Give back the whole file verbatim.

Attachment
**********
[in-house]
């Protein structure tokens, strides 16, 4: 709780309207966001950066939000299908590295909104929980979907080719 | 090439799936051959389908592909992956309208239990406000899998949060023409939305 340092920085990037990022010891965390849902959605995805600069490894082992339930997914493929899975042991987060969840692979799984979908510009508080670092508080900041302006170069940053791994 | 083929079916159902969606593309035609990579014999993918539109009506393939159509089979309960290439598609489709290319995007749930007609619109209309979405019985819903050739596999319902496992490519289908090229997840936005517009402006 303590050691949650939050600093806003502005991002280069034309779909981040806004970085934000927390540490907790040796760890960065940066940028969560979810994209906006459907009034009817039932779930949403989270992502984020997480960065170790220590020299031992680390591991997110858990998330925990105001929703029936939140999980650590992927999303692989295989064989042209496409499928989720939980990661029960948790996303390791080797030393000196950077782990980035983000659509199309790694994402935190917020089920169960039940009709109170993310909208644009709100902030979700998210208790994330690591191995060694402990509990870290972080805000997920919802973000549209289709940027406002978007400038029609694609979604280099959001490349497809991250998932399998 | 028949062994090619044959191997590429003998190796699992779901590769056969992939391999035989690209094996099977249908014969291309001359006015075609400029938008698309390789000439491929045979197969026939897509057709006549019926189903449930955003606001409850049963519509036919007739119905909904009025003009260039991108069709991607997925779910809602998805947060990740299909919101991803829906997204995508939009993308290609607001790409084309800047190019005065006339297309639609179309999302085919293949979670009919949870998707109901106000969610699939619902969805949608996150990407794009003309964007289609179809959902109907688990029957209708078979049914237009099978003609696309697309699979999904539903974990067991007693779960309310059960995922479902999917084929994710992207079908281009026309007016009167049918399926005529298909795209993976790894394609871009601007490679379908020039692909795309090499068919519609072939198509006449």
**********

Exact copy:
[in-house]
């Protein structure tokens, strides 16, 4: 709780309207966001950066939000299908590295909104929980979907080719 | 090439799936051959389908592909992956309208239990406000899998949060023409939305 340092920085990037990022010891965390849902959605995805600069490894082992339930997914493929899975042991987060969840692979799984979908510009508080670092508080900041302006170069940053791994 | 083929079916159902969606593309035609990579014999993918539109009506393939159509089979309960290439598609489709290319995007749930007609619109209309979405019985819903050739596999319902496992490519289908090229997840936005517009402006 303590050691949650939050600093806003502005991002280069034309779909981040806004970085934000927390540490907790040796760890960065940066940028969560979810994209906006459907009034009817039932779930949403989270992502984020997480960065170790220590020299031992680390591991997110858990998330925990105001929703029936939140999980650590992927999303692989295989064989042209496409499928989720939980990661029960948790996303390791080797030393000196950077782990980035983000659509199309790694994402935190917020089920169960039940009709109170993310909208644009709100902030979700998210208790994330690591191995060694402990509990870290972080805000997920919802973000549209289709940027406002978007400038029609694609979604280099959001490349497809991250998932399998 | 028949062994090619044959191997590429003998190796699992779901590769056969992939391999035989690209094996099977249908014969291309001359006015075609400029938008698309390789000439491929045979197969026939897509057709006549019926189903449930955003606001409850049963519509036919007739119905909904009025003009260039991108069709991607997925779910809602998805947060990740299909919101991803829906997204995508939009993308290609607001790409084309800047190019005065006339297309639609179309999302085919293949979670009919949870998707109901106000969610699939619902969805949608996150990407794009003309964007289609179809959902109907688990029957209708078979049914237009099978003609696309697309699979999904539903974990067991007693779960309310059960995922479902999917084929994710992207079908281009026309007016009167049918399926005529298909795209993976790894394609871009601007490679379908020039692909795309090499068919519609072939198509006449």